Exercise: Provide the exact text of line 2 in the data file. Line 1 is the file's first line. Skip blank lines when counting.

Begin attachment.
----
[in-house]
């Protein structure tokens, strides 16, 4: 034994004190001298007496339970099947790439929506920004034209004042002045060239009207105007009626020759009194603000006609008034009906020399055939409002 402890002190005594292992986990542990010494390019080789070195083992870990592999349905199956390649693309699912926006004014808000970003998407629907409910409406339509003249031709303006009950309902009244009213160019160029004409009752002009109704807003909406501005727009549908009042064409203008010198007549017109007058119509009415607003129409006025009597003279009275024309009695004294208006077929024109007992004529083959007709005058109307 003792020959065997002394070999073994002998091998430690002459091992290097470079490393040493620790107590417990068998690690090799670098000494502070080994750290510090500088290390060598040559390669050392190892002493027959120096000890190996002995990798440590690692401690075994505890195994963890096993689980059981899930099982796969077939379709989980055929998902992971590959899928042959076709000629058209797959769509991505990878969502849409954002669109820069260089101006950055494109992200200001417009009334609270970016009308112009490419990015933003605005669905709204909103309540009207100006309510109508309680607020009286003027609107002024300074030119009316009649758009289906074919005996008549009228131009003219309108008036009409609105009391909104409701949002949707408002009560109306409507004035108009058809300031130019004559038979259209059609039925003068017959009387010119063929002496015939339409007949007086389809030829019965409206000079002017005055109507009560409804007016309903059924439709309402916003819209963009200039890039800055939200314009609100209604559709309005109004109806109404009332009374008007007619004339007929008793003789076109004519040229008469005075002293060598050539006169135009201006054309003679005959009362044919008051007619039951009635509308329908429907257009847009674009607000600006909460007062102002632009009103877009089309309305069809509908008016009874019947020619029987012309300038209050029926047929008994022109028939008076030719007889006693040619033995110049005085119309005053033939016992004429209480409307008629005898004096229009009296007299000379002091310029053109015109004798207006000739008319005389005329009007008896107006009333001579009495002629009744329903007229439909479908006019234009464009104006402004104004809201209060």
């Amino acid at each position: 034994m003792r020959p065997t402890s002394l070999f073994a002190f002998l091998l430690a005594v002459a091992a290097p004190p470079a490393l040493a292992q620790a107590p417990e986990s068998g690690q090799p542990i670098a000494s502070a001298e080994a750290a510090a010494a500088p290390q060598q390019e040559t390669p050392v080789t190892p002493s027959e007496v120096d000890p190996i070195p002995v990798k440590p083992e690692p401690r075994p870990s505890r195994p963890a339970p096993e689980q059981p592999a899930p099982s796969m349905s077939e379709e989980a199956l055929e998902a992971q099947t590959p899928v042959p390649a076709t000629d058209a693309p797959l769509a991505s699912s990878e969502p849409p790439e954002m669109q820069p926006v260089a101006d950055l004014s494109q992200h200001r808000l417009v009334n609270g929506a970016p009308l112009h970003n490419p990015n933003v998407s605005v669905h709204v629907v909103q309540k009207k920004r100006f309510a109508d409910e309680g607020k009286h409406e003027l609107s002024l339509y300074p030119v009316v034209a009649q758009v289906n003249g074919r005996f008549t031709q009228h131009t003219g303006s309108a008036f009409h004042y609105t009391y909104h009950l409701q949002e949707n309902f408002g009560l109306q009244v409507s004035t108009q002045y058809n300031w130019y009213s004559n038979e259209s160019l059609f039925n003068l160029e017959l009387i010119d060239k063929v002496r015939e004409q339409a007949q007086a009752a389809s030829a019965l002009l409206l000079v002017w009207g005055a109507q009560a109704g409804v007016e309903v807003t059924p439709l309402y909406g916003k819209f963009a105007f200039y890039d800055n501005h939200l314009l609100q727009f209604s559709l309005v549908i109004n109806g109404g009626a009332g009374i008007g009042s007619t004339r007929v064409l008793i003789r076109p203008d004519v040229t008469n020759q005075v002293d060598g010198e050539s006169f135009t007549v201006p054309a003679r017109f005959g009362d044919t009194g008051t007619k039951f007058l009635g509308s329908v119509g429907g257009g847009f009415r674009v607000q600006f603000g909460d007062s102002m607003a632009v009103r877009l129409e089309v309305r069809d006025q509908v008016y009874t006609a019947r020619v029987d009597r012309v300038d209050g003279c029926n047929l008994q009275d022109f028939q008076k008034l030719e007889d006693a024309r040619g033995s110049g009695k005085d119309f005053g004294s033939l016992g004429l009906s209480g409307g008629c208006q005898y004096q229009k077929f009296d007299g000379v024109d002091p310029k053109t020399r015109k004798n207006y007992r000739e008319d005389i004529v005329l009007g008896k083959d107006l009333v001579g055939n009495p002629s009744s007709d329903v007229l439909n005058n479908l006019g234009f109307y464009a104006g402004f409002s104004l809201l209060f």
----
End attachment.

């Protein structure tokens, strides 16, 4: 034994004190001298007496339970099947790439929506920004034209004042002045060239009207105007009626020759009194603000006609008034009906020399055939409002 402890002190005594292992986990542990010494390019080789070195083992870990592999349905199956390649693309699912926006004014808000970003998407629907409910409406339509003249031709303006009950309902009244009213160019160029004409009752002009109704807003909406501005727009549908009042064409203008010198007549017109007058119509009415607003129409006025009597003279009275024309009695004294208006077929024109007992004529083959007709005058109307 003792020959065997002394070999073994002998091998430690002459091992290097470079490393040493620790107590417990068998690690090799670098000494502070080994750290510090500088290390060598040559390669050392190892002493027959120096000890190996002995990798440590690692401690075994505890195994963890096993689980059981899930099982796969077939379709989980055929998902992971590959899928042959076709000629058209797959769509991505990878969502849409954002669109820069260089101006950055494109992200200001417009009334609270970016009308112009490419990015933003605005669905709204909103309540009207100006309510109508309680607020009286003027609107002024300074030119009316009649758009289906074919005996008549009228131009003219309108008036009409609105009391909104409701949002949707408002009560109306409507004035108009058809300031130019004559038979259209059609039925003068017959009387010119063929002496015939339409007949007086389809030829019965409206000079002017005055109507009560409804007016309903059924439709309402916003819209963009200039890039800055939200314009609100209604559709309005109004109806109404009332009374008007007619004339007929008793003789076109004519040229008469005075002293060598050539006169135009201006054309003679005959009362044919008051007619039951009635509308329908429907257009847009674009607000600006909460007062102002632009009103877009089309309305069809509908008016009874019947020619029987012309300038209050029926047929008994022109028939008076030719007889006693040619033995110049005085119309005053033939016992004429209480409307008629005898004096229009009296007299000379002091310029053109015109004798207006000739008319005389005329009007008896107006009333001579009495002629009744329903007229439909479908006019234009464009104006402004104004809201209060």